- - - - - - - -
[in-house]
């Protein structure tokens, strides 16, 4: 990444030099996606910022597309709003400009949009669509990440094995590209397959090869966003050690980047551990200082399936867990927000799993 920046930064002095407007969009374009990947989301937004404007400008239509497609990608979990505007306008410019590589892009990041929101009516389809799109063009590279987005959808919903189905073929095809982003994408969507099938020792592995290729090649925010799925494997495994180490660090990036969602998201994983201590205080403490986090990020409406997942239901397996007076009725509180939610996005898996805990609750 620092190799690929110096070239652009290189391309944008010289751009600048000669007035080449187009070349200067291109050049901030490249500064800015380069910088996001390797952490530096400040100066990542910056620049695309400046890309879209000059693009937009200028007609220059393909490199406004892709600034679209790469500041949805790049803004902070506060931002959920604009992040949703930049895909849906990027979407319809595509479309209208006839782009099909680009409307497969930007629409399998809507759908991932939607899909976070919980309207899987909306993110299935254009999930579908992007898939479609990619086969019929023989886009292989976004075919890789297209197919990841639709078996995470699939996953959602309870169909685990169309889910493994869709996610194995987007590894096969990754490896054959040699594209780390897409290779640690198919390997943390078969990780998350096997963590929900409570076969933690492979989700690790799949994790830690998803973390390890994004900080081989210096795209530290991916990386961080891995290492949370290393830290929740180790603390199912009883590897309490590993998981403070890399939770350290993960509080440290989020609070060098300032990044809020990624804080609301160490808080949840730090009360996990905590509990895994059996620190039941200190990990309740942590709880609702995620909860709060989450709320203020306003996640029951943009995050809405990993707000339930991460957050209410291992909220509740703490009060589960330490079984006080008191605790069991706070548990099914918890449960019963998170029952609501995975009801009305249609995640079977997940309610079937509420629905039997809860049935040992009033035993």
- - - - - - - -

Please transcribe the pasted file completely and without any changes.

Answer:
[in-house]
């Protein structure tokens, strides 16, 4: 990444030099996606910022597309709003400009949009669509990440094995590209397959090869966003050690980047551990200082399936867990927000799993 920046930064002095407007969009374009990947989301937004404007400008239509497609990608979990505007306008410019590589892009990041929101009516389809799109063009590279987005959808919903189905073929095809982003994408969507099938020792592995290729090649925010799925494997495994180490660090990036969602998201994983201590205080403490986090990020409406997942239901397996007076009725509180939610996005898996805990609750 620092190799690929110096070239652009290189391309944008010289751009600048000669007035080449187009070349200067291109050049901030490249500064800015380069910088996001390797952490530096400040100066990542910056620049695309400046890309879209000059693009937009200028007609220059393909490199406004892709600034679209790469500041949805790049803004902070506060931002959920604009992040949703930049895909849906990027979407319809595509479309209208006839782009099909680009409307497969930007629409399998809507759908991932939607899909976070919980309207899987909306993110299935254009999930579908992007898939479609990619086969019929023989886009292989976004075919890789297209197919990841639709078996995470699939996953959602309870169909685990169309889910493994869709996610194995987007590894096969990754490896054959040699594209780390897409290779640690198919390997943390078969990780998350096997963590929900409570076969933690492979989700690790799949994790830690998803973390390890994004900080081989210096795209530290991916990386961080891995290492949370290393830290929740180790603390199912009883590897309490590993998981403070890399939770350290993960509080440290989020609070060098300032990044809020990624804080609301160490808080949840730090009360996990905590509990895994059996620190039941200190990990309740942590709880609702995620909860709060989450709320203020306003996640029951943009995050809405990993707000339930991460957050209410291992909220509740703490009060589960330490079984006080008191605790069991706070548990099914918890449960019963998170029952609501995975009801009305249609995640079977997940309610079937509420629905039997809860049935040992009033035993």